Your Guide to Guided Reading!
Remember the struggle of learning to read. Becoming fully literate can take years of persistence, effort and support. Of course, those among you who are already teaching assistants will know this all too well. As a teaching assistant, part of your job will be to lead guided reading lessons, where you’ll be working with a small group of pupils or individual children, with the aim of supporting students with their reading and literacy. However, in practice, this is not as easy as it sounds. Keeping youngsters engaged and motivated whilst reading is an art form in itself. It takes patience and careful preparation.
Thankfully, at Stonebridge, we have plenty of good ideas to help you out. This is because we employ lots of experienced tutors and keep in touch with the graduates from our teaching assistant courses. Take a look through our favourite strategies and learning resources below and cultivate a passion for reading in your students today!
Top Ten Strategies for Guided Reading
1. Character voice cards
The use of these cards is a great technique because it adds a little humour to the reading process, which makes it more enjoyable. All you have to do is create a number of different “voice cards”. By this, we mean that you should collect together several different pictures of people or animals (e.g. a pirate, a lion or a princess). These should be placed face down on the table and one should be chosen at random by a child before they read a page. They should then read the page in the style of the character they have chosen.
2. Take the children’s interests into account
When reading, it is vitally important to take each child’s interests into account. Children are much more likely to stay focused if they are engrossed in the reading material. Instead of selecting reading books for the children, let them choose their own. If possible, ask the class to source individual reading material from home. If this is not possible for any reason, you could allow the children to browse free and interactive reading materials online.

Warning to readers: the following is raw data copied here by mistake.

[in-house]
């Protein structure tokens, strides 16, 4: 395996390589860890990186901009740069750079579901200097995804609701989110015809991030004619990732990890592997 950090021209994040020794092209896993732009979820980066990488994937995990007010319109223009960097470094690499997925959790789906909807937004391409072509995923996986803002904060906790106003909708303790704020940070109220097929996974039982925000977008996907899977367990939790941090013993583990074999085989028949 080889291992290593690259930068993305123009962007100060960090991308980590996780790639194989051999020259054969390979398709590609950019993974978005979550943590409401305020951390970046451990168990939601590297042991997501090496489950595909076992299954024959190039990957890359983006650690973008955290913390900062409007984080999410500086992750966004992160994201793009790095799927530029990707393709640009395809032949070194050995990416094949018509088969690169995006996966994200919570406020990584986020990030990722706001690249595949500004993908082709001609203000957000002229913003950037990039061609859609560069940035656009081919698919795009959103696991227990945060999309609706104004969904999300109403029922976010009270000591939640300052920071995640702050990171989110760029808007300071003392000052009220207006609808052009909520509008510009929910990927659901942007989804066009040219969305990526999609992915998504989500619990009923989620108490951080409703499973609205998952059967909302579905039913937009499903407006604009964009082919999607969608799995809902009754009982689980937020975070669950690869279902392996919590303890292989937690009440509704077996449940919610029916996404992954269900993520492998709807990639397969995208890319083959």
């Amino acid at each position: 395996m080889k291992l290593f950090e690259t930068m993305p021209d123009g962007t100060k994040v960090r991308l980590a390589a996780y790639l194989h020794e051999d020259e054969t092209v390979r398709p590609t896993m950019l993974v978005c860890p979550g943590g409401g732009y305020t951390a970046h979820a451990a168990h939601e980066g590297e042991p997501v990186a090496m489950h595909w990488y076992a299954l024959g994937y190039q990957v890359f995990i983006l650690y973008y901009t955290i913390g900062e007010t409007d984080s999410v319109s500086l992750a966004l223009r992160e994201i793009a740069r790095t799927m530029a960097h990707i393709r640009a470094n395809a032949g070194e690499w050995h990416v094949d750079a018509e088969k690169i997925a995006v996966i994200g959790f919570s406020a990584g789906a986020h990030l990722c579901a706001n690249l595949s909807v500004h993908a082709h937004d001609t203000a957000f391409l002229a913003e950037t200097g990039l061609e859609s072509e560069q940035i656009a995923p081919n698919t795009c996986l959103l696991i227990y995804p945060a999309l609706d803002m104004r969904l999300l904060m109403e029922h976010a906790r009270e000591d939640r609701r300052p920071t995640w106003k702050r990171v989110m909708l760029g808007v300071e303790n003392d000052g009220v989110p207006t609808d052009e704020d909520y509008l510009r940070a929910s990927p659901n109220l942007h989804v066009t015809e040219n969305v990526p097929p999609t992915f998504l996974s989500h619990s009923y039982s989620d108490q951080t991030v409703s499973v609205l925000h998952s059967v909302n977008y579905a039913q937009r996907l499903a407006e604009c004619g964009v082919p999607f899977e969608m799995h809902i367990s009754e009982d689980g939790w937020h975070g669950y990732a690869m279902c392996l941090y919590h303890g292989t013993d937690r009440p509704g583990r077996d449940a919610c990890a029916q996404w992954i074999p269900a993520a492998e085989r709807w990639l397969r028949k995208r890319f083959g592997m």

3. Have other materials handy
Instead of solely using books, you should consider using various other reading materials too. Magazines, comics, websites, and packaging are all easy to get a hold of and can make for fun and interactive learning materials. You can also use signs you find around school. Asking children to read words they find on everyday items allows them to learn in a more natural way. This method can also be turned into an educational game. If you plant words around the classroom, you can ask the children to go on a word hunt.
4. Create comfy and inviting reading spaces
In order to facilitate the children’s excitement for reading, you may first want to consider the reading area. If the reading corners on offer are bright, comfortable and interactive, then they are likely to be more exciting for the children. To do this, it is important to make the reading area as different from the main learning area as possible. This way, the children will see time spent in the reading area as a novelty and will be more excited for their reading tuition.
5. Pair up older and younger children
If you want to see results in your class, and your school as a whole, you may consider starting up a system which allows older and younger years to read together. This system is mutually beneficial. On the one hand, the younger children will enjoy an opportunity to spend time with the older children. This, in turn, may help them focus for longer periods of time. On the other hand, the older children will be able to reinforce their own knowledge and will gain a sense of responsibility.
6. Keep the library fresh
First of all, it is advisable to have a small library of books available in every classroom if possible. This allows children to access reading materials freely and naturally. Secondly, you should make sure that the choice is not stagnant. Variety is key when it comes to reading and children will get excited when they notice new reading materials mixed in among the old. Also, it is good to include some more advanced reading materials amongst the library, in case the children want to push themselves.
7. Use flashcards